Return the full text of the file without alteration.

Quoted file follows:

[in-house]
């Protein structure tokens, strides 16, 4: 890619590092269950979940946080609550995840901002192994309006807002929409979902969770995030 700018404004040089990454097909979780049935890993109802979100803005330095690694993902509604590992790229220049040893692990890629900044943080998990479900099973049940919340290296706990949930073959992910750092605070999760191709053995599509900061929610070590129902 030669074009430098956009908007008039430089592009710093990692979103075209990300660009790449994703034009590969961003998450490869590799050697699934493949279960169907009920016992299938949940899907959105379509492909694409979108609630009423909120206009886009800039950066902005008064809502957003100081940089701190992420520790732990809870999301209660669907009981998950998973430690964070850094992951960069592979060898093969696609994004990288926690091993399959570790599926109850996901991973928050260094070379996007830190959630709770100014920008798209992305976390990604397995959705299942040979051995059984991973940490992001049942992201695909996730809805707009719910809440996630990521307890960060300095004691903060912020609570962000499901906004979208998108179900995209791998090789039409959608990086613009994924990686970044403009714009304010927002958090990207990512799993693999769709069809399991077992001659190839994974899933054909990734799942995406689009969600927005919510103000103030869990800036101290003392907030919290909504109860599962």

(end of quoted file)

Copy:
[in-house]
């Protein structure tokens, strides 16, 4: 890619590092269950979940946080609550995840901002192994309006807002929409979902969770995030 700018404004040089990454097909979780049935890993109802979100803005330095690694993902509604590992790229220049040893692990890629900044943080998990479900099973049940919340290296706990949930073959992910750092605070999760191709053995599509900061929610070590129902 030669074009430098956009908007008039430089592009710093990692979103075209990300660009790449994703034009590969961003998450490869590799050697699934493949279960169907009920016992299938949940899907959105379509492909694409979108609630009423909120206009886009800039950066902005008064809502957003100081940089701190992420520790732990809870999301209660669907009981998950998973430690964070850094992951960069592979060898093969696609994004990288926690091993399959570790599926109850996901991973928050260094070379996007830190959630709770100014920008798209992305976390990604397995959705299942040979051995059984991973940490992001049942992201695909996730809805707009719910809440996630990521307890960060300095004691903060912020609570962000499901906004979208998108179900995209791998090789039409959608990086613009994924990686970044403009714009304010927002958090990207990512799993693999769709069809399991077992001659190839994974899933054909990734799942995406689009969600927005919510103000103030869990800036101290003392907030919290909504109860599962």